Again, I engaged my habitual response to discomfort and thought little of it.

This pattern continued, but after a week there was worry that something was wrong, and the worry was strong enough to call me to action.

The first thing I did was Google “Neck Pain.” Continue reading Pain in the neck

Personal Sustainability – Mental, Spiritual & Themes

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Balancing Act

In this post I’m exploring the latter half of the four areas of personal sustainability, Mental and Spiritual, as well as sharing a few themes which apply to all.

Sustainability is defined as “conserving an ecological balance by avoiding depletion of natural resources.” In this way I view sustainability as not just doing something as long as you can, but doing it in a way that promotes well-being (ecological balance) and prevents burnout (depletion of resources).

Mental (focus of energy)

When most people use the term burnout, I think they are referring to mental exhaustion. I don’t know anyone who intends to be burnt out by their work, but I know plenty of people who feel that they are. Here are some helpful ways I’ve found to address this: Continue reading Personal Sustainability – Mental, Spiritual & Themes

Sitting with Thay

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Sitting with Thay

Bell

Line forms, patiently waiting

Shuffling of feet, clinking of bowls, heaps of deliciousness

Stepping outside, inhaling freshness

Walk

The sun, it shines

Entering the hall, seeing a path, straight ahead: emptiness

I’ve arrived, I’m home

Sit

Breathing in, breathing out

Opening my eyes, directly in front, I see Thay

Posture straightens, thoughts abound

Breathe

Present moment, wonderful moment,

Following my breath, curiosity steadily rising, who are you?

Zen master, reading contemplations

Eat

Consuming energy, digesting freedom

Looking at Thay, I crave acknowledgment, who am I?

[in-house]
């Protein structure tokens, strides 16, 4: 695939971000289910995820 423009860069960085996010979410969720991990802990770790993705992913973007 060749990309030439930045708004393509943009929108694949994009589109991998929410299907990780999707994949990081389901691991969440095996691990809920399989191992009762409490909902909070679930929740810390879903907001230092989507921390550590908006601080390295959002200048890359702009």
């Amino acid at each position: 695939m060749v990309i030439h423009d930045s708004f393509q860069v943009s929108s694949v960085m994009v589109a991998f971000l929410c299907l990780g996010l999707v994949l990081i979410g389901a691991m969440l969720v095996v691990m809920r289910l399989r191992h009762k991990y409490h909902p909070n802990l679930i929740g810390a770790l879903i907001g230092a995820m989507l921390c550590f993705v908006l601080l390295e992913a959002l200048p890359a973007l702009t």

Be free, my friend

Stand

We turn, we bow

I stall awkwardly, hoping that perhaps, we might speak?

He passes, without words

Calm

Woman approaches, announces suffering

Asks for support, my heart opens, I am here

Deep listening, loving speech

Care

She bows, I smile

An insight manifests; Thay isn’t gone, he’s within me

No discrimination, no discrimination

Peace

Benefits of Mindfulness

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dessert in the desert

“If you come to mindfulness just expecting benefits, sooner or later you’re going to be confused.”
-Michael Carroll

If you Google “benefits of mindfulness” you will find hundreds of recent scientific studies. There is proof of mindfulness meditation’s effectiveness at strengthening attention in schoolchildren, creating more resilient business leaders, increasing brain density of the pre-frontal cortex, improving the functioning of the immune system, and plenty more. But most seasoned mindfulness teachers will tell you that while all those benefits may be true, they are side-products of the process and not to be focused on as the “goal.”

Three years ago I was speaking on the phone to Michael Carroll, the founder of an organization which focuses on sharing mindfulness to business audiences. We were talking about a new initiative I was involved with, and while I was extolling the numerous benefits of the program he stopped me and said, “If you come to mindfulness just expecting benefits, sooner or later you’re going to be confused.”

I was admittedly confused. Continue reading Benefits of Mindfulness

2014 Aspirations

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Wake Up OI

New Year, New Me. This year I have three primary aspirations:

1. Observe the fruits of practice

On October 15th, 2013 I was ordained into the Order of Interbeing, the core lay community of Thich Nhat Hanh, and given the practice name “True Garden of Faith.” No one is quite sure how names are chosen (except those who choose), but it is generally accepted that your name is an assignment, an indication of how you can grow in your practice of mindfulness, of understanding, of love.

Faith, as defined in The Art of Power, is confidence born from observing the fruits of practice.

Let’s break it down:

Observing: Shining light on what is occurring without judgment, without expectation. Steadily bringing attention back over and over and over to decipher what is truly there. Continue reading 2014 Aspirations

a brand new day is before me…